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Response from Alan E. Brownstein

Discussion Question: Did the Supreme Court Get it Right with Snyder v. Phelps?

The Supreme Court recently ruled 8 to 1 that members of the Topeka, Kansas-based Westboro Baptist Church are entitled to stage their controversial antigay protests even when they cause substantial injury to family members and others attending the funeral of a loved one.

Chief Justice John Roberts wrote the majority opinion stating, "What Westboro said, in the whole context of how and where it chose to say it, is entitled to 'special protection' under the First Amendment and that protection cannot be overcome by a jury finding that the picketing was outrageous."

Do you agree with lone dissenter Justice Samuel Alito statement that "Our profound national commitment to free and open debate is not a license for the vicious verbal assault that occurred in this case," or did the Supreme Court get it right?

Because the Westboro church members were picketing 1000 feet away from the funeral service in a place they were told to stand by local police, and the mourners could not see the protestor's offensive signs while entering or leaving the church, the Supreme Court's decision in Snyder v. Phelps was not unexpected. If we depart from the specific facts of this case, however, the problem of the Westboro church members' protests at funerals raises at least two troubling free speech issues.

First, unlike many cases involving offensive speech, the Westboro church members are not particularly interested in communicating with the mourners at the funeral services they picket. Their goal is to reach the general public with their hateful message. If church members expressed their message in a more neutral location, however, few people would pay any attention to their bizarre beliefs. Westboro church members picket funerals of American soldiers killed in the line of duty because doing so is such outrageously hurtful and despicable conduct that it inevitably attracts media attention.

Put simply, Westboro church members inflict emotional suffering on grieving family and friends to create a stage prop that expands the audience for their message. Thus, the church members do not really talk to mourners. They use them as an amplifying tool. In a sense, they conscript them into serving as the backdrop and amplifier for the Westboro church's bigoted expression. We can at least ask whether there is any limit to the protection provided by the free speech clause of the First Amendment to speakers who entangle non-consenting third parties into playing a role in the expression of their beliefs.

Second, freedom of speech is worthy of the constitutional protection and respect it receives because speech has the power to inform and to persuade. In fulfilling this basic function speech can be offensive and painful to hear. These very real costs are the price we pay for this very valuable, but very expensive political good.

But expression has to power to interfere with and disturb other activities, even when it is not fulfilling its informational or persuasive function. Some human activities require an environment of tranquility, respect, spirituality or other attributes that can be completely transformed and disrupted by hostile expressive activity. Should all such activities be vulnerable to expression that is fundamentally incompatible with their essential nature?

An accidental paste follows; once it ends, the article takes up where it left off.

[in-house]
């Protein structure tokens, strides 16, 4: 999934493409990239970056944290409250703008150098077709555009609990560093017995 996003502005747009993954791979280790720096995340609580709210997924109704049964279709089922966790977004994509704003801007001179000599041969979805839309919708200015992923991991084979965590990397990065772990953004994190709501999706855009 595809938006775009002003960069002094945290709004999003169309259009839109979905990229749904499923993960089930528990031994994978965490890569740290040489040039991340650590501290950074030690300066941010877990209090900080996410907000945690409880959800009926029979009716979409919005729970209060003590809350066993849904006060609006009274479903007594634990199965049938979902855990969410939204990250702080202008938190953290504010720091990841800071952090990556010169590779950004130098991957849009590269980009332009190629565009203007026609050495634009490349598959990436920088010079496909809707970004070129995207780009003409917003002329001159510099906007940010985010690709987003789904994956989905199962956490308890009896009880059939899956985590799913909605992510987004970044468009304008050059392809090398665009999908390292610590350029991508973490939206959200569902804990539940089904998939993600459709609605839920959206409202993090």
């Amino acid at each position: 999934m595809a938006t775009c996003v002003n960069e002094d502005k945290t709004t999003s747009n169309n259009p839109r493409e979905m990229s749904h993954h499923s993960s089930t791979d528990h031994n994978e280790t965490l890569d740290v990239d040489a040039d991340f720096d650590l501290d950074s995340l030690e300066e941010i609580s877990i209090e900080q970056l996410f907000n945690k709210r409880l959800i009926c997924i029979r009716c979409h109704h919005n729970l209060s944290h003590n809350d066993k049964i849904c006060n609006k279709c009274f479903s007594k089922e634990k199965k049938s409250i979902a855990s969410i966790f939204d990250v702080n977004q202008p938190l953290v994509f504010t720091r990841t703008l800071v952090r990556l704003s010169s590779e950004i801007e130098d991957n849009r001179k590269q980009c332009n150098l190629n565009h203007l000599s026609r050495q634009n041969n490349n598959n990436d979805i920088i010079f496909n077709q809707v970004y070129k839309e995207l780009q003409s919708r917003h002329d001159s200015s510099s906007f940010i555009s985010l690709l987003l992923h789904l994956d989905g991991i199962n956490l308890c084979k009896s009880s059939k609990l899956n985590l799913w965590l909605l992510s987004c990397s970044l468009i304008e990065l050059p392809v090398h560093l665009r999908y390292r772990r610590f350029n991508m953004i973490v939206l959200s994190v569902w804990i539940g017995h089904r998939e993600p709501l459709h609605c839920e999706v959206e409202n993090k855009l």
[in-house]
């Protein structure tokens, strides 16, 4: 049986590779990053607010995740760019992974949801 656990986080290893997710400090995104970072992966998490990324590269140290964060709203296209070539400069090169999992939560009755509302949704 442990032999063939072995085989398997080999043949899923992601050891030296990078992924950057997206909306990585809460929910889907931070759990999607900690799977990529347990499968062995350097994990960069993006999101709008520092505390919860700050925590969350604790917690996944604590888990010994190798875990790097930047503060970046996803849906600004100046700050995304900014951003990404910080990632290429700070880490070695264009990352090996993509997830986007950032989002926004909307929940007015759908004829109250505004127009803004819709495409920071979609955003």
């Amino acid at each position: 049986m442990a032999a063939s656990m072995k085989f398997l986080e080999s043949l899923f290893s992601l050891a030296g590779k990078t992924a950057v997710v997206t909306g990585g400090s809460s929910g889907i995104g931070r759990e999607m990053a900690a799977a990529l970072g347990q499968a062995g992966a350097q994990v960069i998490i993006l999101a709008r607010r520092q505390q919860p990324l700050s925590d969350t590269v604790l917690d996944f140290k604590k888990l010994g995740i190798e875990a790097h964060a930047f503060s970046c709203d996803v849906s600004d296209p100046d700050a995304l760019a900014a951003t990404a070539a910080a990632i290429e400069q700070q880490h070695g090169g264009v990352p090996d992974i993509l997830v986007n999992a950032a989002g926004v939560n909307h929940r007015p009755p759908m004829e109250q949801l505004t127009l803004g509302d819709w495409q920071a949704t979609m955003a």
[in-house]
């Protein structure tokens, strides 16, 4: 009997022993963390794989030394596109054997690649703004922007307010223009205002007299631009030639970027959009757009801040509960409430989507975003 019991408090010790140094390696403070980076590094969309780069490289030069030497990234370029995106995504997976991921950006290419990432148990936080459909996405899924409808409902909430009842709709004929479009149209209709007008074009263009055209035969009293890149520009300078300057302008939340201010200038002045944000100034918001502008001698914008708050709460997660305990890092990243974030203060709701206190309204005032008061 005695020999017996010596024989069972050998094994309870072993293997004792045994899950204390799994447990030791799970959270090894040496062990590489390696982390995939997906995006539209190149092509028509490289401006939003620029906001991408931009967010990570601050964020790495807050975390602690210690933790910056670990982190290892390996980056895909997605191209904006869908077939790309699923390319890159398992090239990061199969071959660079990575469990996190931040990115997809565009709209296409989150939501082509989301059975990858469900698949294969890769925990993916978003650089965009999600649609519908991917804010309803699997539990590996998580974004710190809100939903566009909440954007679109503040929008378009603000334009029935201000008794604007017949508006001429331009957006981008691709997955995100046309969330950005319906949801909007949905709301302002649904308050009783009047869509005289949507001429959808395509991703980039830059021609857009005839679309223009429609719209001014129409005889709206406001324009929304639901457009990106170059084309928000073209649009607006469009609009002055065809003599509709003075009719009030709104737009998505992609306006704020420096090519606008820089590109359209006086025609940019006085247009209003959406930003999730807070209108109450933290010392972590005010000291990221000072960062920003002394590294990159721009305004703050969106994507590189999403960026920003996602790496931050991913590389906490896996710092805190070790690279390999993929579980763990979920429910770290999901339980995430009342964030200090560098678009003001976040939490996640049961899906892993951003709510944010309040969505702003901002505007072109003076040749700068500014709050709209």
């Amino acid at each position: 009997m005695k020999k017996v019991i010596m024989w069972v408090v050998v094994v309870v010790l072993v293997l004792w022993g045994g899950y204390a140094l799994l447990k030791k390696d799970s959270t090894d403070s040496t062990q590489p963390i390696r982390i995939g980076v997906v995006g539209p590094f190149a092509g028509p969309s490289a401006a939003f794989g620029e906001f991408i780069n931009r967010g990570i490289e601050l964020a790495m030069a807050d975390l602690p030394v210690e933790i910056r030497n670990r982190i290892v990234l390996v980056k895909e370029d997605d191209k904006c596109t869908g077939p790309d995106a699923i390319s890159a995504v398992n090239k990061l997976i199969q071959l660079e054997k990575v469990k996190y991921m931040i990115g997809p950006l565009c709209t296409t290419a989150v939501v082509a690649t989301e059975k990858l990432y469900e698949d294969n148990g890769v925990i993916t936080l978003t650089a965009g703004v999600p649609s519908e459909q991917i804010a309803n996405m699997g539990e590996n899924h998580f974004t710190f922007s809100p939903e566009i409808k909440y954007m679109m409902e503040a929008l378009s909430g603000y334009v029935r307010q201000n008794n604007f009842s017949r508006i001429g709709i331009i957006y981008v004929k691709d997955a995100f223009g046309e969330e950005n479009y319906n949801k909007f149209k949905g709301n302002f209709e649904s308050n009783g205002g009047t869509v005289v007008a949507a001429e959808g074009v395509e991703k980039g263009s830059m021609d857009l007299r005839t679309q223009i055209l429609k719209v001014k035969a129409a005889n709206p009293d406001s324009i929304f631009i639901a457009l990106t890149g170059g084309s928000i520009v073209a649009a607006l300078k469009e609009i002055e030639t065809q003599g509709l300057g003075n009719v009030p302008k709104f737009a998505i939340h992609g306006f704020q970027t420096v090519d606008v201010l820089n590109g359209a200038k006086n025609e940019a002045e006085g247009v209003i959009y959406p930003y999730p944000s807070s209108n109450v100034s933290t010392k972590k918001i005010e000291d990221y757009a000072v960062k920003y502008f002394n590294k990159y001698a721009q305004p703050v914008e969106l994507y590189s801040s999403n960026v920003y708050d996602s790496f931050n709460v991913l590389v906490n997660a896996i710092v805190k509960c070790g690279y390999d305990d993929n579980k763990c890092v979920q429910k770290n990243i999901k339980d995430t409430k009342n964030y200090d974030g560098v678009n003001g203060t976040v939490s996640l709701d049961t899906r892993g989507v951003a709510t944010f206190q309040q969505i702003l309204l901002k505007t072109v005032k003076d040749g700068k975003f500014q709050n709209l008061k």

Assume an inter-racial couple, or an inter-faith couple, or a same-sex couple is getting married. Some people may oppose any or all of these marital relationships. Does anyone doubt the impact on the wedding party that will result from pickets standing directly outside of the house of worship immediately before and after the wedding occurs and denouncing the race, religion or sexual orientation of the marital couple? And does anyone believe that the picketing of a wedding will inform or persuade the wedding party of the merits of the protestors' message? A similar question can be asked if protestors picket funerals, as was true in Snyder v. Phelps, or other kinds of life cycle events such as baptisms, or bar mitzvahs. Again, we can at least ask whether there is any limit to the protection provided by the free speech clause of the First Amendment to expression that is so incompatible with the nearby activity it targets that the speech neither informs nor persuades its audience. It's primary if not exclusive impact is to disrupt the ability ofothers to grieve at funerals, celebrate at weddings or other life cycle events,or worship on days of special reverence.

Photo of Alan E. Brownstein

Author: Alan E. Brownstein

Alan E. Brownstein, a nationally recognized Constitutional Law scholar, teaches Constitutional Law, Law and Religion, and Torts at UC Davis School of Law. While the primary focus of his scholarship relates to church-state issues and free exercise and establishment clause doctrine, he has also written extensively on freedom of speech, privacy and autonomy rights, and other constitutional law subjects. His articles have been published in numerous academic journals, including the Stanford Law ReviewCornell Law Review,UCLA Law Review and ConstitutionalCommentary. In 2008, Liberty was privileged to recognize Professor Brownstein for his passion and dedication to religious freedom at its annual Religious Liberty Dinner in Washington, D.C.

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